Monday, January 27, 2014

Incredible People, Awesome Birds

This is what drew me out into the cold. Eight bald eagles were graduating from rehabilitation to release. I was within an arm length of these birds. Each arrived in the arms of a skills and compassionate wildlife expert. The next photo shows Marge Gibson, executive director of REGI, Rapture Education Group, Inc. Look at her face. That smile never left her as she sent her patients one by one into the skies along the Wisconsin river. 

Interns, graduates with wildlife conservation degrees, joined her, each baring an eagle in their arms.
For the most part, the eagles never struggled. They suffered the indignity of human control for one last time as if they could smell freedom, just moments away.  

Notice the caution tape, I was front and center at the tape, snapping away as they paraded the birds around the perimeter for the hundreds of people assembled. The only rule, don't touch. I don't have the words to adequately convey the feeling of being so close to a wild bald eagle.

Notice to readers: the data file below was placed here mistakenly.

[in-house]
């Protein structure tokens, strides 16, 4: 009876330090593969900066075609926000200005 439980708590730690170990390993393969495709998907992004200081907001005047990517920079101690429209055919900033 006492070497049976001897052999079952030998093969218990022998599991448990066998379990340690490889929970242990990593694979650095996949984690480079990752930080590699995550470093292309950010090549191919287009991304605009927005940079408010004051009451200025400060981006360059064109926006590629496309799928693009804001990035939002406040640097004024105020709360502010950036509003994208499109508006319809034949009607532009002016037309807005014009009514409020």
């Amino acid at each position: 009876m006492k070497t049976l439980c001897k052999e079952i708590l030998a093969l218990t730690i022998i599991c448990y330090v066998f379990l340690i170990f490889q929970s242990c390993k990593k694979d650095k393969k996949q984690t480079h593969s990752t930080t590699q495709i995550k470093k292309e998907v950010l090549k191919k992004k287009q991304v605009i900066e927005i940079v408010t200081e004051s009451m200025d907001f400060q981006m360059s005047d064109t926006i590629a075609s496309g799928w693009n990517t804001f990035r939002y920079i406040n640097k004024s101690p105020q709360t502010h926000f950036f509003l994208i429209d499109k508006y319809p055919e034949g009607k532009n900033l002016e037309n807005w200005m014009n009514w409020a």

The brown headed eagles are young, less than a year old, while the partially brown headed eagle is somewhere near 4. By the time an eagle is 6, the white markings we all recognize have filled in. 

Marge was mic'd and provided clever and informative banter while she shared her passion for bird rescue. Did you know that females are substantially larger than the males. She was holding a female and one of her interns, a male. They stood side by side for a moment. I missed the shot, but as Marge said, "this is why male bald eagles all say 'Yes Ma'am' ."
Before she was ready to release them, she would flip them on their back, and give them one last free meal. Beef heart, nearly devoid of fat was apparently what they needed. She explained that eagles can't digest fat properly. Think about it, fish is pretty lean. They things you learn when you listen. 

Not every bird was hungry, but Marge insisted. "You'll be glad you ate this tomorrow." As the day wore on, and later birds arrived for release, the beef heart started to freeze, but every bird left with a full crop. Marge took her time, acclimated her patients to the scene. None had been found in this part of Wisconsin, but this was prime bald eagle habitat. 

I have more post on this topic, you won't want to miss the conclusion of this series. I'll be here, waiting for you to drop by. 

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